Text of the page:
Mike Brown Firing: Why Lakers' Success Relies on Scrapping the Princeton Offense

Hector DiazAnalyst INovember 9, 2012

LOS ANGELES, CA - NOVEMBER 02:  Head coach Mike Brown and Kobe Bryant #24 of the Los Angeles Lakers confer during the game against the Los Angeles Clippers at Staples Center on November 2, 2012 in Los Angeles, California.  The Clippers won 105-95.  NOTE TO USER: User expressly acknowledges and agrees that, by downloading and or using this photograph, User is consenting to the terms and conditions of the Getty Images License Agreement.  (Photo by Stephen Dunn/Getty Images)
Stephen Dunn/Getty Images

It turns out that Kobe Bryant's death stare at coach Mike Brown worked. 

According to ESPN, the Los Angeles Lakers decided to cut ties with the former Coach of the Year just five games into the season. 

Even with a revamped squad of superstars that includes point guard Steve Nash and center Dwight Howard, the team has only beaten the Detroit Pistons, who currently have an 0-5 record. 

And even though fans are probably calling for a Phil Jackson or a Jerry Sloan to come out of retirement, either Chuck Person or Bernie Bickerstaff, who are currently Lakers assistant coaches, will serve as interim coach.

Mike Brown's departure from the Lakers may bring a much-needed spark to the team, but if Kobe Bryant and company want long-term success, the team must first get rid of the Princeton offense.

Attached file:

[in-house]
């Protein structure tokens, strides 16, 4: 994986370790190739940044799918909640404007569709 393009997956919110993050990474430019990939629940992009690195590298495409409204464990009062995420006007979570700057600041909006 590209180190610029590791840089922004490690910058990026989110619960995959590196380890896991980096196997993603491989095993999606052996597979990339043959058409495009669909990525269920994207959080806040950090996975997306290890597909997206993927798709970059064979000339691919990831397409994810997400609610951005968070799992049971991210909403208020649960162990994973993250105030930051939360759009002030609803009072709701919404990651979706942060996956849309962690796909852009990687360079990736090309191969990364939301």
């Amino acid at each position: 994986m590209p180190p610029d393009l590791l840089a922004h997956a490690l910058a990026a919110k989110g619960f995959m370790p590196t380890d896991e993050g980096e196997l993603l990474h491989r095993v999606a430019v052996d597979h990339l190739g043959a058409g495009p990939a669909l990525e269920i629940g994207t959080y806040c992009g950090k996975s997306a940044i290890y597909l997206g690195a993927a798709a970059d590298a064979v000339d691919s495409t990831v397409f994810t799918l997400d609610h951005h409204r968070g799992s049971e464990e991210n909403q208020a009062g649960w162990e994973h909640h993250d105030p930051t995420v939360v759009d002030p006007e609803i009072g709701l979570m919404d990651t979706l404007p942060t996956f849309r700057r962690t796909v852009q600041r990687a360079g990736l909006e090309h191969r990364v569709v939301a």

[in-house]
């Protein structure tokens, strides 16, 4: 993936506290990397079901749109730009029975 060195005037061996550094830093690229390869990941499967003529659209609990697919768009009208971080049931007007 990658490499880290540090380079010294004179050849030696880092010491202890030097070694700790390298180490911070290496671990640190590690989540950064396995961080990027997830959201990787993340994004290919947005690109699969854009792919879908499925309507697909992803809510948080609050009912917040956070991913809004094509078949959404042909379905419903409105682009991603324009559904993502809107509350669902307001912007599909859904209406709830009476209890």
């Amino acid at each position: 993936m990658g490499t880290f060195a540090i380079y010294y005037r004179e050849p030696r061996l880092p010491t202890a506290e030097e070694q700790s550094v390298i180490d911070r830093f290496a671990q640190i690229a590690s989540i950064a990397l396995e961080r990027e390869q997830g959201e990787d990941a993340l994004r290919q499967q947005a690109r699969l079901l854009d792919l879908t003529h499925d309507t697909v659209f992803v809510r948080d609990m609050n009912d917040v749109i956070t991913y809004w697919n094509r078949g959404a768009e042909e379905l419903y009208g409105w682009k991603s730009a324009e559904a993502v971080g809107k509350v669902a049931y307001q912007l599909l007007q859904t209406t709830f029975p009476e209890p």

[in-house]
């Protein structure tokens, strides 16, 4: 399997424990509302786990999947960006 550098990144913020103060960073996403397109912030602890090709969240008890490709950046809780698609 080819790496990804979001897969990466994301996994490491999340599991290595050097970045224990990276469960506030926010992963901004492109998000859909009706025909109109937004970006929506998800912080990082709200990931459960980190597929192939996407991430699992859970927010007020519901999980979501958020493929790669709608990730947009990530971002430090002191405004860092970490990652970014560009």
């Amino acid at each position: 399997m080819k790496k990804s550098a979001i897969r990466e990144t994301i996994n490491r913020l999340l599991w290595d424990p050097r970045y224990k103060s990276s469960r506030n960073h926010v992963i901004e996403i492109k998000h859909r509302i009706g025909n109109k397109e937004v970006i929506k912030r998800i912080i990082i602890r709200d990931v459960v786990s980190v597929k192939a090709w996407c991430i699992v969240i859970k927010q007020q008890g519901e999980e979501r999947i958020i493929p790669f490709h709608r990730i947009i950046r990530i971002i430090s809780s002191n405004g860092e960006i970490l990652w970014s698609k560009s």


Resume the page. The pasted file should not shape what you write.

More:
Realistically, the current coaching change will be a repackaging of the same offense.

The Princeton offense ultimately relies on capable passers at every position. Having effective distributors everywhere on the court seems like an effective tool for most teams. However, Steve Nash’s addition makes the offense counterproductive.

And even though Nash has only played a game-and-a-half due to injury, his presence will be diminished if the Princeton offense continues to be run upon his return.

The Nash-less Lakers have shown that the offense is a virtual hit or miss as well. This has led to more scoring from Kobe Bryant, who is currently second in the league in scoring behind James Harden according to NBA.com.

Adopting a new offense, like the pick-and-roll, may help the Lakers in the long run. Nash can provide a spark and can feed the ball to both Pau Gasol and Dwight Howard. Kobe Bryant can still act as a shooting threat as well. 

The Princeton offense is certainly not tailor-made for this squad, but the season is still young. The team can easily bounce back.

The Lakers’ next two games are at home against division rivals Sacramento Kings and Golden State Warriors. If the team can capitalize on the momentum of the Mike Brown firing and scrap their ineffective offense, then these two games will prove to be the start they expected to have.